I applaud you for thinking openly about this issue. I would say, that there is a problem with your "sanctity of life" statement, however. Both because people who are pro-choice can be very much motivated by their belief that life is sacred, and also because there isn't a shortage of people who are pro-life who, unfortunately, place absolutely no value in the life of the woman who is pregnant. Too many don't believe in abortion for any reason - even if the pregnancy could would cause the death of the mother. Thank goodness this does not describe the vast majority of people who are pro-life, but it describes quite a few.

Wayfarer said...

Miflohny: The point of view you describe certainly exists, but I find myself initially hesitating to agree that it represents anything more than the end of the pro-life bell curve. Since I don't know for sure that it is, though, I'll dig around and see what I find. I'll report back.

Thank you for adding to the discussion!

Kizz said...

You're only going to address that portion of her comment? What about "because people who are pro-choice can be very much motivated by their belief that life is sacred?"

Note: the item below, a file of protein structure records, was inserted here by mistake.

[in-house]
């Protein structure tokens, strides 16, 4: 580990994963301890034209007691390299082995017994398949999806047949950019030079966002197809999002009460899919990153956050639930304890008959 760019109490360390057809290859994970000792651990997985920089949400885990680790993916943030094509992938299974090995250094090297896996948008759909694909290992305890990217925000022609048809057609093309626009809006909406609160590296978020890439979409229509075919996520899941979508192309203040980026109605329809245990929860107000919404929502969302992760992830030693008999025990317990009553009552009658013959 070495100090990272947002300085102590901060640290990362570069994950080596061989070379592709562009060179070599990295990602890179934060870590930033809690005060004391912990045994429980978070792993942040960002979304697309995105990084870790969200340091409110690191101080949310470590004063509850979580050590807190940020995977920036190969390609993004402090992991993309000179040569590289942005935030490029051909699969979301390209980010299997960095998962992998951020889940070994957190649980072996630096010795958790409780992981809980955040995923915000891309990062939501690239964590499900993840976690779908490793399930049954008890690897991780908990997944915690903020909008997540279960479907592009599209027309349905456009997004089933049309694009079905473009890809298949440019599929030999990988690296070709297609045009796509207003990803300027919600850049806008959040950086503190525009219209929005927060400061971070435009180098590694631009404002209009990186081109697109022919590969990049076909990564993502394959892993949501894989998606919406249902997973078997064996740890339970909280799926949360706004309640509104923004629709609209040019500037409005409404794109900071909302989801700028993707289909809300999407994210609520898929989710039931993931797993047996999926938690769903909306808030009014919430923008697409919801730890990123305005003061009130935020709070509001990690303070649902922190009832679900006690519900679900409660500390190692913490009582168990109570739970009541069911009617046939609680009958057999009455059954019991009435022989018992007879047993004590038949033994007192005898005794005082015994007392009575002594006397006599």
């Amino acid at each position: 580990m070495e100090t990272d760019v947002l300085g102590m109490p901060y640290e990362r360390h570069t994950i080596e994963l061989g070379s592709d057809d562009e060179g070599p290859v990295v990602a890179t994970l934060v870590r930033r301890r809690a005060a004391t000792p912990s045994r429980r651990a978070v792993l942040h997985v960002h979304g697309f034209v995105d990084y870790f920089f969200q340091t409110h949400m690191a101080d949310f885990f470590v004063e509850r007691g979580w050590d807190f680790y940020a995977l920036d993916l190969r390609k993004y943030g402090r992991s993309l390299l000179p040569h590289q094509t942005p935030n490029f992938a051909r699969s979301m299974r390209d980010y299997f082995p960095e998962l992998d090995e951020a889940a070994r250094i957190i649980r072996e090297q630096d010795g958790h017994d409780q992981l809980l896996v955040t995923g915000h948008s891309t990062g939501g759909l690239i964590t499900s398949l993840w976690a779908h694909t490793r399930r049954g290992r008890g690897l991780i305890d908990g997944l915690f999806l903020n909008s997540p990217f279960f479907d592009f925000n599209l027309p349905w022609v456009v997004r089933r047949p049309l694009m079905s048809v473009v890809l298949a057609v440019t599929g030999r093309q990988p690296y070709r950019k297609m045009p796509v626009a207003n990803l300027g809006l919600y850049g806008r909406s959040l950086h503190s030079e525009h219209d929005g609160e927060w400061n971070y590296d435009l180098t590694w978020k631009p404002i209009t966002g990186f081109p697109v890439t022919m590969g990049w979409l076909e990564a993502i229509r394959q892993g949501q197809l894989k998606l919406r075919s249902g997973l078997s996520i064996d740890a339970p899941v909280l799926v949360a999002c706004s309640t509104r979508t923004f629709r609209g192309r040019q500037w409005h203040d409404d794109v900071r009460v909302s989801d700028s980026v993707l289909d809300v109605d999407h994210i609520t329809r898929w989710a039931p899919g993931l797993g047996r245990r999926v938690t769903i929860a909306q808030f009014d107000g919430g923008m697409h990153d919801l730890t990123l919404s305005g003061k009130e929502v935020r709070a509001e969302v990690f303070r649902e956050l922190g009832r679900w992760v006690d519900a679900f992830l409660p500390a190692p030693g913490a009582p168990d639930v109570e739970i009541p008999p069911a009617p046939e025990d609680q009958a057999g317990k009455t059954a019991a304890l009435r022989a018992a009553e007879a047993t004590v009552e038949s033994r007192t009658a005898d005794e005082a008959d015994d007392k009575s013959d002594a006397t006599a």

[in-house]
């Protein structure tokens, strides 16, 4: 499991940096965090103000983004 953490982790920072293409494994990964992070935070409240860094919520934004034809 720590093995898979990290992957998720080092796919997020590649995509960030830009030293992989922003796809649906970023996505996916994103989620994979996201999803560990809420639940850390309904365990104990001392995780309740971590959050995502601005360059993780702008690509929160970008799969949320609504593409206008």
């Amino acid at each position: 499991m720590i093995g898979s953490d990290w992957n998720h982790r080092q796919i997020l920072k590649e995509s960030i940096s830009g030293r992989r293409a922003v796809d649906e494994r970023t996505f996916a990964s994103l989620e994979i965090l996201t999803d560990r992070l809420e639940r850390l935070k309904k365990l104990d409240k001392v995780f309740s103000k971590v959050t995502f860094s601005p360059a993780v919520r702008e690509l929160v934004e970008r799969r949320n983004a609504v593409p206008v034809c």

Wayfarer said...

Kizz: I left the first part of the Miflohny’s comment alone because I thought I’d stipulated it in my reply to your first comment in this post. I apologize for not making my thought more explicit. Let’s try this:

I accept that the “pro-choice” view is not intended to devalue the sanctity of life. That a supporter of choice does not place the birth of an unborn fetus above the rights of its mother should not be construed to suggest that life (or even potential life) is not valued.

Is it fair to say, as a mainstream pro-choice statement, that the freedom to choose to give birth to a fetus is more important than the fetus itself? That’s how I’m interpreting the literature, but I want to make sure I’m being accurate.

Kizz said...

It's you're opinion, it's a way to state it but I'd be hard pressed to call it fact. The tone of your suppositions, if not the strict wording, implies many things: 1. Life begins at conception, 2. pro-choice and pro-abortion are the same thing, 3. the pro-life (your term, I prefer anti-choice) movement values "respect for the sanctity of life" above the pro-choice movement if not exclusively. The net effect is that, for all that I'm getting that you're trying to set the two up as equally valid, it sure sounds as though your personal stance is pro-life/anti-choice so I'm kind of waiting until you get it all out and I hear the punch line.

Wayfarer said...

Let me try to respond properly to each of your points: